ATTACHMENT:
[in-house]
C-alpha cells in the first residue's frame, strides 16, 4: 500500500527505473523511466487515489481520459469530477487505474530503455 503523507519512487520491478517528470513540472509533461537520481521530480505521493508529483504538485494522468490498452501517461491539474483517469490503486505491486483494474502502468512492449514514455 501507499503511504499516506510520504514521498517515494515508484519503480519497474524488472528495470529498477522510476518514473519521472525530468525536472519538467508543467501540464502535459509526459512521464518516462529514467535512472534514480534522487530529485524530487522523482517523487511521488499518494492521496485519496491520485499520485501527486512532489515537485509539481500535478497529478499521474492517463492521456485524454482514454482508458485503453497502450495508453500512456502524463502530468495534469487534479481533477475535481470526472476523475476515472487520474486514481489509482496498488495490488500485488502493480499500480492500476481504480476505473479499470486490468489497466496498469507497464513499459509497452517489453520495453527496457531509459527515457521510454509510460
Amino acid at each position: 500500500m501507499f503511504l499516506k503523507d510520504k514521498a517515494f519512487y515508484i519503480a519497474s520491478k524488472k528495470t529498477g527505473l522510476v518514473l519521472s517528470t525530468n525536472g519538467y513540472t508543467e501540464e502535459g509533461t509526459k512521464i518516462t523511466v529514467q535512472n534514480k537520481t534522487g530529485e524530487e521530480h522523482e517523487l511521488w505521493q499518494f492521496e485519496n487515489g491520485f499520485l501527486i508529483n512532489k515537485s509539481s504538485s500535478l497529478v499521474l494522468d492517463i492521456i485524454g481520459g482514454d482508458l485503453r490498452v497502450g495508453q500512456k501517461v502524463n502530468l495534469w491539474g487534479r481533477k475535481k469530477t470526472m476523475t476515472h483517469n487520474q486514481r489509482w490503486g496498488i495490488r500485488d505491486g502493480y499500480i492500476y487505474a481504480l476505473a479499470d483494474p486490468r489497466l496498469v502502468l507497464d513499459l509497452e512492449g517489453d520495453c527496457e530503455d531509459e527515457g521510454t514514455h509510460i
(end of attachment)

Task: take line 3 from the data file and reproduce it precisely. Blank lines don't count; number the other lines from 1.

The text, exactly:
Amino acid at each position: 500500500m501507499f503511504l499516506k503523507d510520504k514521498a517515494f519512487y515508484i519503480a519497474s520491478k524488472k528495470t529498477g527505473l522510476v518514473l519521472s517528470t525530468n525536472g519538467y513540472t508543467e501540464e502535459g509533461t509526459k512521464i518516462t523511466v529514467q535512472n534514480k537520481t534522487g530529485e524530487e521530480h522523482e517523487l511521488w505521493q499518494f492521496e485519496n487515489g491520485f499520485l501527486i508529483n512532489k515537485s509539481s504538485s500535478l497529478v499521474l494522468d492517463i492521456i485524454g481520459g482514454d482508458l485503453r490498452v497502450g495508453q500512456k501517461v502524463n502530468l495534469w491539474g487534479r481533477k475535481k469530477t470526472m476523475t476515472h483517469n487520474q486514481r489509482w490503486g496498488i495490488r500485488d505491486g502493480y499500480i492500476y487505474a481504480l476505473a479499470d483494474p486490468r489497466l496498469v502502468l507497464d513499459l509497452e512492449g517489453d520495453c527496457e530503455d531509459e527515457g521510454t514514455h509510460i